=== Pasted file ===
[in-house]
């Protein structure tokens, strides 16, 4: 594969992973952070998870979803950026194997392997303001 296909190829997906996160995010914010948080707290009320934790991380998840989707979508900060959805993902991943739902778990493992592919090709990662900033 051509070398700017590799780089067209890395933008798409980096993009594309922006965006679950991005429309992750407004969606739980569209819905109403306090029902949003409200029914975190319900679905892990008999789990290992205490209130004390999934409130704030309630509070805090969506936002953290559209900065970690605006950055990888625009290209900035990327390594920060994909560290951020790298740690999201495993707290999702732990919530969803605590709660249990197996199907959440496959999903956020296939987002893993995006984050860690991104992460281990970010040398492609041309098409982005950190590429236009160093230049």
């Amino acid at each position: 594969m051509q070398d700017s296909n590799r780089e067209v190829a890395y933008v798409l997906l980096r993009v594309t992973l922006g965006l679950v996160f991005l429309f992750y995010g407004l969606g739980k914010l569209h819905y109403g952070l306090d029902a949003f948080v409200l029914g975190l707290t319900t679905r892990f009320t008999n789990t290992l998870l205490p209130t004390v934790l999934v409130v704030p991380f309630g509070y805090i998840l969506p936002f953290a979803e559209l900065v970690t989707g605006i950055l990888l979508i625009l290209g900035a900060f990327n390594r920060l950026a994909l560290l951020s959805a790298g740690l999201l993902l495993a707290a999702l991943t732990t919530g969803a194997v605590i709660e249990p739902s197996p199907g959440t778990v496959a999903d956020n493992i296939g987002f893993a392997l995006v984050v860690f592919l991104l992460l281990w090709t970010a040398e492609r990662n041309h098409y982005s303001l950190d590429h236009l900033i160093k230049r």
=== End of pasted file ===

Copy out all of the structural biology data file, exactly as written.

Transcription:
[in-house]
């Protein structure tokens, strides 16, 4: 594969992973952070998870979803950026194997392997303001 296909190829997906996160995010914010948080707290009320934790991380998840989707979508900060959805993902991943739902778990493992592919090709990662900033 051509070398700017590799780089067209890395933008798409980096993009594309922006965006679950991005429309992750407004969606739980569209819905109403306090029902949003409200029914975190319900679905892990008999789990290992205490209130004390999934409130704030309630509070805090969506936002953290559209900065970690605006950055990888625009290209900035990327390594920060994909560290951020790298740690999201495993707290999702732990919530969803605590709660249990197996199907959440496959999903956020296939987002893993995006984050860690991104992460281990970010040398492609041309098409982005950190590429236009160093230049």
């Amino acid at each position: 594969m051509q070398d700017s296909n590799r780089e067209v190829a890395y933008v798409l997906l980096r993009v594309t992973l922006g965006l679950v996160f991005l429309f992750y995010g407004l969606g739980k914010l569209h819905y109403g952070l306090d029902a949003f948080v409200l029914g975190l707290t319900t679905r892990f009320t008999n789990t290992l998870l205490p209130t004390v934790l999934v409130v704030p991380f309630g509070y805090i998840l969506p936002f953290a979803e559209l900065v970690t989707g605006i950055l990888l979508i625009l290209g900035a900060f990327n390594r920060l950026a994909l560290l951020s959805a790298g740690l999201l993902l495993a707290a999702l991943t732990t919530g969803a194997v605590i709660e249990p739902s197996p199907g959440t778990v496959a999903d956020n493992i296939g987002f893993a392997l995006v984050v860690f592919l991104l992460l281990w090709t970010a040398e492609r990662n041309h098409y982005s303001l950190d590429h236009l900033i160093k230049r």